Well, today is National Fight for Preemies day and I joined last week to blog today. I've spent a lot of time figuring out what I should write about. And today, on what would have been 32 weeks and my main goal when all of this first began, it struck me how our perspective changes based on things that go on around us. Sometimes, this can be for the better. Sometimes not. It really depends on our choice.
For instance, now at 3 lbs, we look at Elisa and think of how BIG she is. I look at full term babies and think of how gigantic they are compared to Elisa. To me, she's become just the right size. I don't see her as little anymore. I don't see her as a "preemie" and I won't label her as one. She may have issues when she gets older because of her prematurity, but I will not allow the circumstances of her early birth to be the definition of who she is. She's just mine, and she's gorgeous.
While trying to figure out what to write for this, I ran across a lot of stories of preemies who were born around the same gestation as Elisa or later. Unfortunately, I was unable to find a success story, only heartbreak. One died after 11 weeks. Another ended up with lifelong issues that will never allow him to grow up. Now, both of these parents decided to use this tragedy to spread awareness and to fight for preemies. But what about those preemies, like mine? Who are perfectly healthy, just early. Where is the hope stories for her, the success stories? My heart breaks for these families and I am in awe of their amazing attitude and desire to turn their heart break into a positive. But I would like to see, and hear, about those babies who were born early but grew up to live normal lives.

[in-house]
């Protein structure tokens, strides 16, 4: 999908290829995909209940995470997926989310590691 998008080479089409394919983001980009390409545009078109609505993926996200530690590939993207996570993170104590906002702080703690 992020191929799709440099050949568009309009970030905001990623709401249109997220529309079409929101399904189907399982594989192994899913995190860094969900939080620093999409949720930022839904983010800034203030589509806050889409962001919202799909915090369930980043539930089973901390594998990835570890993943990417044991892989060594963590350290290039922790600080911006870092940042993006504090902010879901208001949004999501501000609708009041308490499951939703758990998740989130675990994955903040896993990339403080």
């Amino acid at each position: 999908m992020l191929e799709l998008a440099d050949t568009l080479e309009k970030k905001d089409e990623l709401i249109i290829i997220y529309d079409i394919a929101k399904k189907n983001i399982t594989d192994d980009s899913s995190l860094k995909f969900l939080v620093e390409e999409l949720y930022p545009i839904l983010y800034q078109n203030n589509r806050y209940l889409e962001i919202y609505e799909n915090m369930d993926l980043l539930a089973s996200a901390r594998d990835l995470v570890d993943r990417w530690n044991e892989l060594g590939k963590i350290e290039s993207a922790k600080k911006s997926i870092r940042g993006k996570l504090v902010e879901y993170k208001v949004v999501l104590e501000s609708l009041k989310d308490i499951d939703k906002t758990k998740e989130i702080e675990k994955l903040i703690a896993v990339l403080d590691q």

I guess that's where I differ from a lot of people. I can't focus everything on the negative. I have to believe that God has something for me out of this. Which is actually a change for me, as I used to always err on the side of "safety" and assume the worst, rather than hope for the best. I had a choice to choose my perspective. I probably have many reasons to be mad at God and rail at Him for where I am now. After all, all I wanted was a normal pregnancy and a healthy child. Instead I got two failed pregnancies and a preemie - born in a city thousands of miles away from home and a forced long separation from Andrew. We missed all the exciting times of bringing a new child into this world. The celebrations, the flurry of activity when it's "time." And I won't say I haven't had many arguments with God about all of this. I've screamed, I've yelled, I've questioned. But in the end, I only come to one conclusion. I can stay angry at God or I can see the best in this. And you know what I see? I see a pregnancy that lasted 3 weeks longer than it should have, thanks to the skill of the medical staff here. I see a healthy 29 week baby, who acted more like a 32+ weeker at birth. I see excellent medical care for my baby. God performed more than one miracle in my life since I've been out here. And through it all, my perspective has changed.
In the end, I'm thankful. I'm thankful that Elisa is healthy. I'm thankful that I ended up in Phoenix. I'm thankful that I have the option of continuing to work while she's in the NICU. I'm thankful for a job that has worked with me throughout these last challenging weeks. I'm thankful for a spouse who dropped everything when it was necessary to come to me. I'm thankful for a family who also dropped everything to be a support for me when Andrew had to return home. I'm thankful for new friendships who graciously offered support and a roof over my head.
It could have been so different. She could have been sick. But she wasn't.